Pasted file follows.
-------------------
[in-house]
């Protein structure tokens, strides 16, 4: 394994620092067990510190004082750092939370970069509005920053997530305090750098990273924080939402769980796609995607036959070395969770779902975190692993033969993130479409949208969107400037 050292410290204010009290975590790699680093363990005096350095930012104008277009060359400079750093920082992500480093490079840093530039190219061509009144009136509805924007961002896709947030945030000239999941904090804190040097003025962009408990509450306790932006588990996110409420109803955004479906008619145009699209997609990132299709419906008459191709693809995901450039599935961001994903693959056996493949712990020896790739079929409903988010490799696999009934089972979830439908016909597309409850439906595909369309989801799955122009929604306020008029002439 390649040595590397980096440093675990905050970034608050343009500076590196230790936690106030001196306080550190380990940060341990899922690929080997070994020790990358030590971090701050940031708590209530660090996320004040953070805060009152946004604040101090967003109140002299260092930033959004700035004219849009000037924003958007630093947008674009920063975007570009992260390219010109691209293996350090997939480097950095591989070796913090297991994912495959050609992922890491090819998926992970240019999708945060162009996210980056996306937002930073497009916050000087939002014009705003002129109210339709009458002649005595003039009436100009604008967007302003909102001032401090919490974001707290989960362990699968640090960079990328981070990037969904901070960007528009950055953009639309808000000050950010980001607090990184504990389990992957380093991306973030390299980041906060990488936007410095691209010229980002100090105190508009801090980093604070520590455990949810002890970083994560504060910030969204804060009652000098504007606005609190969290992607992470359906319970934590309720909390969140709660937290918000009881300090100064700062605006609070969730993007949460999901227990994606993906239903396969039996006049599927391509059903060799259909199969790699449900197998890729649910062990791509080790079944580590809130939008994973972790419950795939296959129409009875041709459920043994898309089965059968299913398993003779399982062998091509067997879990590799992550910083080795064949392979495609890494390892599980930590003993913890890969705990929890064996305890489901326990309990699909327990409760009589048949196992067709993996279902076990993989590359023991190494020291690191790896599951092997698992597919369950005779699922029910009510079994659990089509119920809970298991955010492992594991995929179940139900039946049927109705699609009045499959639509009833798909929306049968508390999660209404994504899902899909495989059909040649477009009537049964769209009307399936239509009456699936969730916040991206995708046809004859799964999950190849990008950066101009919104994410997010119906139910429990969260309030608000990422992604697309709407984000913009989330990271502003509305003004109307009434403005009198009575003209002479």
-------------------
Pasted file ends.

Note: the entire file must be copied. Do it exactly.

[in-house]
């Protein structure tokens, strides 16, 4: 394994620092067990510190004082750092939370970069509005920053997530305090750098990273924080939402769980796609995607036959070395969770779902975190692993033969993130479409949208969107400037 050292410290204010009290975590790699680093363990005096350095930012104008277009060359400079750093920082992500480093490079840093530039190219061509009144009136509805924007961002896709947030945030000239999941904090804190040097003025962009408990509450306790932006588990996110409420109803955004479906008619145009699209997609990132299709419906008459191709693809995901450039599935961001994903693959056996493949712990020896790739079929409903988010490799696999009934089972979830439908016909597309409850439906595909369309989801799955122009929604306020008029002439 390649040595590397980096440093675990905050970034608050343009500076590196230790936690106030001196306080550190380990940060341990899922690929080997070994020790990358030590971090701050940031708590209530660090996320004040953070805060009152946004604040101090967003109140002299260092930033959004700035004219849009000037924003958007630093947008674009920063975007570009992260390219010109691209293996350090997939480097950095591989070796913090297991994912495959050609992922890491090819998926992970240019999708945060162009996210980056996306937002930073497009916050000087939002014009705003002129109210339709009458002649005595003039009436100009604008967007302003909102001032401090919490974001707290989960362990699968640090960079990328981070990037969904901070960007528009950055953009639309808000000050950010980001607090990184504990389990992957380093991306973030390299980041906060990488936007410095691209010229980002100090105190508009801090980093604070520590455990949810002890970083994560504060910030969204804060009652000098504007606005609190969290992607992470359906319970934590309720909390969140709660937290918000009881300090100064700062605006609070969730993007949460999901227990994606993906239903396969039996006049599927391509059903060799259909199969790699449900197998890729649910062990791509080790079944580590809130939008994973972790419950795939296959129409009875041709459920043994898309089965059968299913398993003779399982062998091509067997879990590799992550910083080795064949392979495609890494390892599980930590003993913890890969705990929890064996305890489901326990309990699909327990409760009589048949196992067709993996279902076990993989590359023991190494020291690191790896599951092997698992597919369950005779699922029910009510079994659990089509119920809970298991955010492992594991995929179940139900039946049927109705699609009045499959639509009833798909929306049968508390999660209404994504899902899909495989059909040649477009009537049964769209009307399936239509009456699936969730916040991206995708046809004859799964999950190849990008950066101009919104994410997010119906139910429990969260309030608000990422992604697309709407984000913009989330990271502003509305003004109307009434403005009198009575003209002479």